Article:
What Happens To Debt After A Death?

According to NerdWallet, Americans owe trillions of dollars in debt, including credit cards, mortgages, auto loans, and student loans.  The average household has $15,983 in credit card debt and $47,047 in student loan debt as of December 2017.

The company surmises a factor in the continued growth of American debt is that spending is outpacing increases in income in some major categories, including healthcare, housing, and food.

Sadly, many Americans will die owing thousands of dollars of debt. Which leads us to ask, what happens to debt when you die? Can you inherit debt or is debt transferable after death? Does debt die with you and what happens to debts after death with no estate to handle the debts?

Unfortunately, many families may find themselves in a financial crisis when they lose a loved one because of the debt left behind. Our Texas bankruptcy lawyers can answer some of the most frequent questions about what happens to debt when you die.

We encourage you to contact our office to speak with a bankruptcy lawyer if you have questions about debt relief, co-signed debts, joint accounts, or unpaid medical expenses for a loved one. But before getting into your specific case, let’s take an overview of what generally happens to debt after death.

What Happens to Credit Card Debt When You Die?

Credit card debt after death remains an unsecured debt, meaning the credit card company does not hold a lien on any collateral. What happens to your credit card debt when you die depends on several factors.

If you did not own real estate or substantial assets to file a probate estate, the company could close the account and notate it as “credit card debt forgiveness death” upon a request from your heirs and proof that you did not own any assets at the time of your death. However, if the credit card account was a joint account with a co-signer, what happens to credit card debt if you die is much different.

The co-signer becomes responsible for the full amount of the credit card debt when you die. The company may file a claim against your probate estate if an estate is opened, but it will look to the co-signer for payment of any balance owed after the estate is closed. The company may file a lawsuit to collect the debt.

In addition, because Texas is a community property state, there are some instances where a spouse may be held liable for the other spouse’s credit card debt. This is not true in all cases, and a spouse should consult an attorney before paying off the credit card debt of a deceased spouse.

What Happens to Medical Debt After Death?

What happens if you die with debt related to medical care could be tricky depending on the provider of the care and the type of assets you own when you die. In most cases, medical providers file claims against your probate estate to receive payment from the estate. However, what happens to debt after death for medical bills when there is no estate?

In most cases, the creditors have no recourse against relatives if the estate does not have sufficient assets to repay unsecured debts, including medical bills. However, there could be some cases in which a relative may be responsible for the medical debts of a loved one.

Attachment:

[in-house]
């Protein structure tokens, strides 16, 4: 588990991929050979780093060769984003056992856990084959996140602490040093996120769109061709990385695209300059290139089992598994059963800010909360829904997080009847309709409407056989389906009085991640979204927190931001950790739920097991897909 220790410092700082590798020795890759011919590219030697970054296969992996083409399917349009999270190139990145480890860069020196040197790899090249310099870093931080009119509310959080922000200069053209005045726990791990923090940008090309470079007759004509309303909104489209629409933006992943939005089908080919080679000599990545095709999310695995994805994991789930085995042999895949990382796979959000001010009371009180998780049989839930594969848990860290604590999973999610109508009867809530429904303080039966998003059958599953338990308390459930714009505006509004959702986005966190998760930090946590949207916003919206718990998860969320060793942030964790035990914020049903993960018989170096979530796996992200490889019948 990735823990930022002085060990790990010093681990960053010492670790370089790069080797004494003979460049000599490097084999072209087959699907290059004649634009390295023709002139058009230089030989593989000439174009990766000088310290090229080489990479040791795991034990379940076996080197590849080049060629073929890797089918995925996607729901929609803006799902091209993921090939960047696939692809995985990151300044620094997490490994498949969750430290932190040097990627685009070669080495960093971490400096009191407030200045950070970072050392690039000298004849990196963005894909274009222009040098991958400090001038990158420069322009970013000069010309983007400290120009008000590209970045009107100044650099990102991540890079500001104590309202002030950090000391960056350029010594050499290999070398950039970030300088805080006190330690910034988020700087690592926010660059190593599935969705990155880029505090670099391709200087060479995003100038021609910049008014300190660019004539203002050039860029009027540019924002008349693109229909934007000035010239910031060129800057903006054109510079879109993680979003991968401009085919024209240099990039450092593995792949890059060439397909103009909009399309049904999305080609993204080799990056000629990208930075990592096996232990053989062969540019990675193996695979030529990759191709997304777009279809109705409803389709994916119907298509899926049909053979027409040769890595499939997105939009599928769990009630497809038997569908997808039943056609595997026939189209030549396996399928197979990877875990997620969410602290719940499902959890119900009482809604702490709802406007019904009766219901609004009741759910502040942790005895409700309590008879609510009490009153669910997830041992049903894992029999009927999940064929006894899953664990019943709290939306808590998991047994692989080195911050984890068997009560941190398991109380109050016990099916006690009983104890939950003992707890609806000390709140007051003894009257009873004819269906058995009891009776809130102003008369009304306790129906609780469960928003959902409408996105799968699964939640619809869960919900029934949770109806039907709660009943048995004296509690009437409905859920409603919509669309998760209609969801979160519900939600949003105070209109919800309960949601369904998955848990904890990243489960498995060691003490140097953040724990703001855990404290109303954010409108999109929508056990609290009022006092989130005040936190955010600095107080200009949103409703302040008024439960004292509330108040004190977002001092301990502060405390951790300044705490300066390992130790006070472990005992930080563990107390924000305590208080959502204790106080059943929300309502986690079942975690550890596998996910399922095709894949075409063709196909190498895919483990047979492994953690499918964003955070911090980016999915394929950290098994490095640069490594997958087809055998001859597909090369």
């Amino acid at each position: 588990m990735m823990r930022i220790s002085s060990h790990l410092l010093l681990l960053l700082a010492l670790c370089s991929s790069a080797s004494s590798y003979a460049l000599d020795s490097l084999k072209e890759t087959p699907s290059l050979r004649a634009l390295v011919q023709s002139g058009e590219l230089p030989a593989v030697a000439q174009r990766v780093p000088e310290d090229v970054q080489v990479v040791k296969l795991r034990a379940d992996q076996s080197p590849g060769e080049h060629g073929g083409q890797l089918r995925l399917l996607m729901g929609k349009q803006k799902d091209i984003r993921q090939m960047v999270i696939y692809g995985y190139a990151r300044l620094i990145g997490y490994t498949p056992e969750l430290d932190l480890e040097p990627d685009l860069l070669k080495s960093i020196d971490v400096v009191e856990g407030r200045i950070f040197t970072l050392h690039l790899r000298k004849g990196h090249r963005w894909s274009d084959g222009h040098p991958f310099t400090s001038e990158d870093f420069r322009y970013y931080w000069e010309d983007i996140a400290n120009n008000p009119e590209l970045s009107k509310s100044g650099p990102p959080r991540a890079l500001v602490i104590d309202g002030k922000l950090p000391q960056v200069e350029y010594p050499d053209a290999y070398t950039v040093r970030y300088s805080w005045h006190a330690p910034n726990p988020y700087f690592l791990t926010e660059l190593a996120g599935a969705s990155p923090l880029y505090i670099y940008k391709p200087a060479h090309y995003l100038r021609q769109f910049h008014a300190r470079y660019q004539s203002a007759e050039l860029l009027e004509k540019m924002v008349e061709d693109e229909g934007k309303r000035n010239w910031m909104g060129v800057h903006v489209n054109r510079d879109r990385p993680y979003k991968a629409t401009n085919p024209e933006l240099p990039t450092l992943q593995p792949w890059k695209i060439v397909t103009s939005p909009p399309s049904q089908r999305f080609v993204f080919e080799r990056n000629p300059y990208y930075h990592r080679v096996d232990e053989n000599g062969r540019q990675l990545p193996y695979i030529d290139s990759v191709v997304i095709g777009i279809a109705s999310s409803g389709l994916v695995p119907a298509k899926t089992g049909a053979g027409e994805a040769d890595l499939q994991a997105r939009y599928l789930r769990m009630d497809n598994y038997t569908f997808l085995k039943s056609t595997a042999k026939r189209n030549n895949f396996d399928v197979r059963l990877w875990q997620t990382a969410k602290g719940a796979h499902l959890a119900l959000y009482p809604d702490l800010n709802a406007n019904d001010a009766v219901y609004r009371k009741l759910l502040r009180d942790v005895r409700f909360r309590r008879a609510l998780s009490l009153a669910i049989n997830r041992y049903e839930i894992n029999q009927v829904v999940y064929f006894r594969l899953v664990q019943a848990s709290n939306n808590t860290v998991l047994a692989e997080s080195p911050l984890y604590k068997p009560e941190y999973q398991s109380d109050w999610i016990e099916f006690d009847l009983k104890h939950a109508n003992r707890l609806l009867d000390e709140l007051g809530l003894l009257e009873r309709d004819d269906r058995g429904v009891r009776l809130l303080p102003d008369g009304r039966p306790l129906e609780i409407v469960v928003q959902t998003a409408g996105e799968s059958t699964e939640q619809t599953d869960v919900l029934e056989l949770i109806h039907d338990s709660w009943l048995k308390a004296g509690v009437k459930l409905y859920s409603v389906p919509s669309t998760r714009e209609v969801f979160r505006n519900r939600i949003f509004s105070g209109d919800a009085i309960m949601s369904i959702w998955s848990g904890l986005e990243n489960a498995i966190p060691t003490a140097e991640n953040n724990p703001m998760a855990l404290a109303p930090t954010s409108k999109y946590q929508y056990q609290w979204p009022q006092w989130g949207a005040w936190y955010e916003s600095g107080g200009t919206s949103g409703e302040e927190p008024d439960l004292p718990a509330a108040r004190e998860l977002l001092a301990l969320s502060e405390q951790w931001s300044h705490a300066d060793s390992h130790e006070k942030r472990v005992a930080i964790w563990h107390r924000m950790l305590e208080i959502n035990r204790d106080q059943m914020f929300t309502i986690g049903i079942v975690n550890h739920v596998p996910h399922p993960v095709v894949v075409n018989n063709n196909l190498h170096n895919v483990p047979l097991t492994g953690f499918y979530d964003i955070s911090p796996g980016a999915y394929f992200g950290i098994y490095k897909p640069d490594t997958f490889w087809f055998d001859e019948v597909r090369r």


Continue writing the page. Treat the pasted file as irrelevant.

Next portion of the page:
For example, if the decedent was a minor, parents are usually responsible for the payment of medical expenses incurred by the minor. In addition, if a relative or other person signed documents for the healthcare provider making that person liable for any and all services, that person could be held liable for the medical debt.

When Someone Dies What Happens to Their Debts for a House or Car?

You may be very concerned about what happens to debt after you die when the loan is secured by collateral. Let’s look at the answer to these questions separately.

What happens to my debt when I die owing a mortgage on my home?

Several scenarios could play out depending on the facts. If there are sufficient funds in your estate, your administrator could pay the mortgage in full. On the other hand, if the home is jointly owned, the co-owner becomes responsible for maintaining the payments on the mortgage. If there is no co-owner and the estate does not have sufficient funds to pay the mortgage, the person who inherits the property becomes responsible for the debt if he or she wants to keep the property.

What happens to my debt if I die owing a car loan?

The same scenarios impact what happens to a car loan after death. The estate, a co-signer, or the person who inherits the vehicle can pay the loan. If the loan payments are not paid, the lender can repossess the vehicle just like a mortgage company can foreclose a home if the mortgage payments are not paid.

Contact a Texas Bankruptcy Lawyer if You Are Struggling with Debts You Cannot Pay

While you cannot inherit debt from another person, you could be liable for the debts of another person in some circumstances. Our Dallas and Fort Worth bankruptcy law firm represents clients who have found themselves in financial trouble for a variety of reasons.

We encourage you to take advantage of a free consultation to get answers to your questions before you take any steps. You may have several options available that could greatly reduce the amount of debt you owe.

Contact one of the experienced DFW bankruptcy attorneys of Leinart Law Firm by calling (469) 232-3328 or (817) 426-3328 to request a free bankruptcy consultation.

Schedule a FREE, no-obligation consultation and evaluation today.